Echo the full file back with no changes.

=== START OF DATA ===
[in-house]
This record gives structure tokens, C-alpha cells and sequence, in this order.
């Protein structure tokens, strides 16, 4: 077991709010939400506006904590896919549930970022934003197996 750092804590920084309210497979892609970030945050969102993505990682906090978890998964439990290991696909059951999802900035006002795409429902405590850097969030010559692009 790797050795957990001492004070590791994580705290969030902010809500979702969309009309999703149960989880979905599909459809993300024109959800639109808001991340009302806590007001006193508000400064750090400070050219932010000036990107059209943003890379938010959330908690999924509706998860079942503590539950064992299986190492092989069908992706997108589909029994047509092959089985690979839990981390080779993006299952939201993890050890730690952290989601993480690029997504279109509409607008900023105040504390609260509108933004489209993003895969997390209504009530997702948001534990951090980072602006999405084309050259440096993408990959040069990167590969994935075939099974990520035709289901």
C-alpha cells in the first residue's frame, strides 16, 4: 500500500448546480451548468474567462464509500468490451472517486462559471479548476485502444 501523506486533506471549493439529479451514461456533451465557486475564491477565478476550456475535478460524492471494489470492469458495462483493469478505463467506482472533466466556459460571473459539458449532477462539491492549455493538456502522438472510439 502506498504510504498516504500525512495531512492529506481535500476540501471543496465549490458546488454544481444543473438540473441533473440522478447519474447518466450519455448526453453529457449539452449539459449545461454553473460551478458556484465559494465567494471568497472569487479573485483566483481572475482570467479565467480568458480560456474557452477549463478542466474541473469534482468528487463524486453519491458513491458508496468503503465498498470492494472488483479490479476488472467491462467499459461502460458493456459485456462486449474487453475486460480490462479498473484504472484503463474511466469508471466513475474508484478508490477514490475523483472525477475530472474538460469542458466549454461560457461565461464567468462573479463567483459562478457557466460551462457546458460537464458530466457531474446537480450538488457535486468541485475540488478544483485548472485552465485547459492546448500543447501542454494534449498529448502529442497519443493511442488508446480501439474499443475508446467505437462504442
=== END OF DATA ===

[in-house]
This record gives structure tokens, C-alpha cells and sequence, in this order.
């Protein structure tokens, strides 16, 4: 077991709010939400506006904590896919549930970022934003197996 750092804590920084309210497979892609970030945050969102993505990682906090978890998964439990290991696909059951999802900035006002795409429902405590850097969030010559692009 790797050795957990001492004070590791994580705290969030902010809500979702969309009309999703149960989880979905599909459809993300024109959800639109808001991340009302806590007001006193508000400064750090400070050219932010000036990107059209943003890379938010959330908690999924509706998860079942503590539950064992299986190492092989069908992706997108589909029994047509092959089985690979839990981390080779993006299952939201993890050890730690952290989601993480690029997504279109509409607008900023105040504390609260509108933004489209993003895969997390209504009530997702948001534990951090980072602006999405084309050259440096993408990959040069990167590969994935075939099974990520035709289901």
C-alpha cells in the first residue's frame, strides 16, 4: 500500500448546480451548468474567462464509500468490451472517486462559471479548476485502444 501523506486533506471549493439529479451514461456533451465557486475564491477565478476550456475535478460524492471494489470492469458495462483493469478505463467506482472533466466556459460571473459539458449532477462539491492549455493538456502522438472510439 502506498504510504498516504500525512495531512492529506481535500476540501471543496465549490458546488454544481444543473438540473441533473440522478447519474447518466450519455448526453453529457449539452449539459449545461454553473460551478458556484465559494465567494471568497472569487479573485483566483481572475482570467479565467480568458480560456474557452477549463478542466474541473469534482468528487463524486453519491458513491458508496468503503465498498470492494472488483479490479476488472467491462467499459461502460458493456459485456462486449474487453475486460480490462479498473484504472484503463474511466469508471466513475474508484478508490477514490475523483472525477475530472474538460469542458466549454461560457461565461464567468462573479463567483459562478457557466460551462457546458460537464458530466457531474446537480450538488457535486468541485475540488478544483485548472485552465485547459492546448500543447501542454494534449498529448502529442497519443493511442488508446480501439474499443475508446467505437462504442